So which theory is right: is Kenya to blame or is the Office of the Prosecutor (OTP) at fault? It is probably a little bit (or a lot) of both.
UPDATE: In a motion now available online, the Prosecutor has clarified that she is seeking a three-month adjournment and provides details into the problems facing the case against Kenyatta. The prosecution also requested judges to convene a status conference at the end of January in order to update the Court as to “progress of the investigative steps”. Still, the OTP still sounds rather unsure as to whether they will be able to produce sufficient evidence to proceed with the trial:
The Prosecution therefore seeks an adjournment of the provisional trial date for three months, which will enable it to undertake additional investigative steps –including those not previously open to the Prosecution–to determine whether a case can be presented to the Chamber that establishes the Accused’s guilt beyond reasonable doubt.
On Twitter, Kevin Jon Heller makes a fascinating point: could Kenyatta oppose a delay?
On the surface, this might sound counter-intuitive. After all, a delay should be exactly what Kenyatta wants. But Kenyatta may want to the trial to proceed when the prosecution is at its weakest. Doing so might provide his defence with the best opportunity to have his trial thrown out altogether.
Personally, I percieve this request as much worst as the UN Security Council applying article 16 of the Statute.
It really raises the question “what has the prosecution done so far?”
Indeed, there have been a lot of attacks (on both sides), as Mark has noted, but little reasoned critique. Exchanges of blows, darts and occasional arguments on Facebook or other social media do not count for much (although some of us have done a halfway decent job there).
The Kenyan print media since 2009 have never been willing nor at all able to print a single decent and thorough report on the REAL contents of the two ICC cases. And on the other side, the academic legal journals content themselves with self-serving academic _Glasperlenspiele_ about modes of criminal participation, imputation, JCE and comparable artsy navel-gazing, which in turn has led to the lamentable situation that the pre-trial and trial chambers of the ICC almost completely ignore the – meanwhile copious – corpus of literature, and will rather chart their own paths (not to speak of OTP, whose briefs disregards the existing legal scholarship even more).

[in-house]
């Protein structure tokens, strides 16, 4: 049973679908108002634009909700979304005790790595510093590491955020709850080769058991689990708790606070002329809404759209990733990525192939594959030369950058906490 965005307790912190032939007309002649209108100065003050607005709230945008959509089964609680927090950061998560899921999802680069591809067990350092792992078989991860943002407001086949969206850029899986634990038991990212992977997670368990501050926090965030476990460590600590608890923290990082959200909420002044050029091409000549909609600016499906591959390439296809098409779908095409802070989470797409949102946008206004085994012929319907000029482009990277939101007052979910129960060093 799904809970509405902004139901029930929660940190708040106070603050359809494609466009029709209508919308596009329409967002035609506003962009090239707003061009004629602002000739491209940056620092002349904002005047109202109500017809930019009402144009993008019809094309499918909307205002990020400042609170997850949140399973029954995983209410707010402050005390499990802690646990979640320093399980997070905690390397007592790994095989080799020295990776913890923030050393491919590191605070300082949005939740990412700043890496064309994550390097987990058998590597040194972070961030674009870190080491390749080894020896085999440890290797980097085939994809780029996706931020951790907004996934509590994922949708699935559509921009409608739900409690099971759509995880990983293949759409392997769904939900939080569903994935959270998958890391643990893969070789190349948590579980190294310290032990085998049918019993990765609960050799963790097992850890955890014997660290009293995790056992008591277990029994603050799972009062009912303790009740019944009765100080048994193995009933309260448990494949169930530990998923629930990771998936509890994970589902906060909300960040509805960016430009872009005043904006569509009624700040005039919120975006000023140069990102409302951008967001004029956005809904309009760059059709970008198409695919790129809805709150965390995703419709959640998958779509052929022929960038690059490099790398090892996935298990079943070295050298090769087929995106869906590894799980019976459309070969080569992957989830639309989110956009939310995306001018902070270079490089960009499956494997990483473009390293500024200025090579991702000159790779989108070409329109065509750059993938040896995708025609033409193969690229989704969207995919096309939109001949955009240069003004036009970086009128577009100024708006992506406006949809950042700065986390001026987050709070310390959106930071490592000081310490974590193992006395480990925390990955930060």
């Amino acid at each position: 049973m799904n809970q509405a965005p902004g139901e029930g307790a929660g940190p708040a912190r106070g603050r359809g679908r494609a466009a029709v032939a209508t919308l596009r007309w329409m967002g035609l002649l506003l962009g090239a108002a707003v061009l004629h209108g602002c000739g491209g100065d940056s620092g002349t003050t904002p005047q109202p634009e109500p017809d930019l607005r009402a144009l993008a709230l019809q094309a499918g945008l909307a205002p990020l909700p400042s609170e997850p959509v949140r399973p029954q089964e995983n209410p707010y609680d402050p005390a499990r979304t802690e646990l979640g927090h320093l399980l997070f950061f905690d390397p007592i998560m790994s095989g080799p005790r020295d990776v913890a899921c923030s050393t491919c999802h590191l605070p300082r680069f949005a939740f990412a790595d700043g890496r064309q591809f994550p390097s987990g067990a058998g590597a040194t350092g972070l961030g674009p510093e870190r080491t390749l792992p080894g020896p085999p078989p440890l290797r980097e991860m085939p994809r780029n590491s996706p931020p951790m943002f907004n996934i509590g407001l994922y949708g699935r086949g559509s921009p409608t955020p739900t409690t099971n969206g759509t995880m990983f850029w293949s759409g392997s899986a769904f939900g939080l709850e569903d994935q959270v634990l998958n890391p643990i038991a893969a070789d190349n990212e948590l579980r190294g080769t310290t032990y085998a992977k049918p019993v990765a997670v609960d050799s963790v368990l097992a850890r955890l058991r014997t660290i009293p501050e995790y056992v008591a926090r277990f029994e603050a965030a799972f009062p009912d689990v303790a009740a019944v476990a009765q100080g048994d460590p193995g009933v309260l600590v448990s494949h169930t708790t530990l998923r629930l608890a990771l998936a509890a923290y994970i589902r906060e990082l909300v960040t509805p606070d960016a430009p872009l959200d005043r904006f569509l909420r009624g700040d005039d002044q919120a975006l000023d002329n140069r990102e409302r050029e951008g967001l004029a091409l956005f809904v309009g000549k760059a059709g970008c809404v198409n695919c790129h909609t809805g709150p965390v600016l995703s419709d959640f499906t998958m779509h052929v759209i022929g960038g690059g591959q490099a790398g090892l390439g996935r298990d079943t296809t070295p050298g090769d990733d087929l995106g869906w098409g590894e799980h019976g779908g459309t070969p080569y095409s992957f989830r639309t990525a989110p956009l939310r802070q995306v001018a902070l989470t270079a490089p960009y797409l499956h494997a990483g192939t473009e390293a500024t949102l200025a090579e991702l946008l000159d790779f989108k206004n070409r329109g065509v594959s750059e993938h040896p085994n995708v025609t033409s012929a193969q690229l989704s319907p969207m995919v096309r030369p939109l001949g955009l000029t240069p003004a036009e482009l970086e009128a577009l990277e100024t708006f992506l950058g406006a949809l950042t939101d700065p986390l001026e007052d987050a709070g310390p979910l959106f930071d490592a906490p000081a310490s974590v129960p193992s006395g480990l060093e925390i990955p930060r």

The blogosphere could be an important partner therefore, and at times it has been; although Opiniojuris – that never relents in throwing mud at the ICTY – is extremely concerned about not allowing any substantiated critique, leave alone sharp criticism of the ICC and its players.
I am however a bit reluctant to speak of a “win for victory for critics”, as Mark did in his incipit. There are a few critics who are set against international criminal justice and accountability in general, and who never miss an occasion to attack it (Thijs Bouwknegt comes to mind, and Alex de Waal), but in most cases, legal critics seek to improve the situation, not to win a battle. So, if we decry the low level of argument and expertise of the prosecution’s Common lawyers (far inferior to the court chambers and their legal officers), it is because we wish for better dogmatics and sounder arguments from capable Civil lawyers (that were underrepresented in the Kenyan case), not because we would like the prosecution to “lose”.
There have been some nasty incidents that have damaged the credibility of OTP in the past. One was an incident of undercover playing of [some elements within] prosecution into the hands of defence at a certain moment during the pre-trial phase. These integrity leaks may have been closed by now, but they raised a whiff of pungent stench. The other one was the back-handed deal that Fatou Bensouda struck with the then co-accused Francis Muthaura, a deal which caught the trail chamber completely by surprise; judge Ozaki was only informed via phone by OTP on the morning of that fateful day. That was a surprise move which one would more expect of ruseful and cunning defence lawyers than of a prosecution patterned after continental examples of neutrality, constituted as a “court organ”. The trial chamber was tricked and wrestled down by OTP in that instance, and the judges had no other chance than to agree. The judges would be right to feel resentful and suspicious after this incident, which certainly did not serve the interests of justice and truth.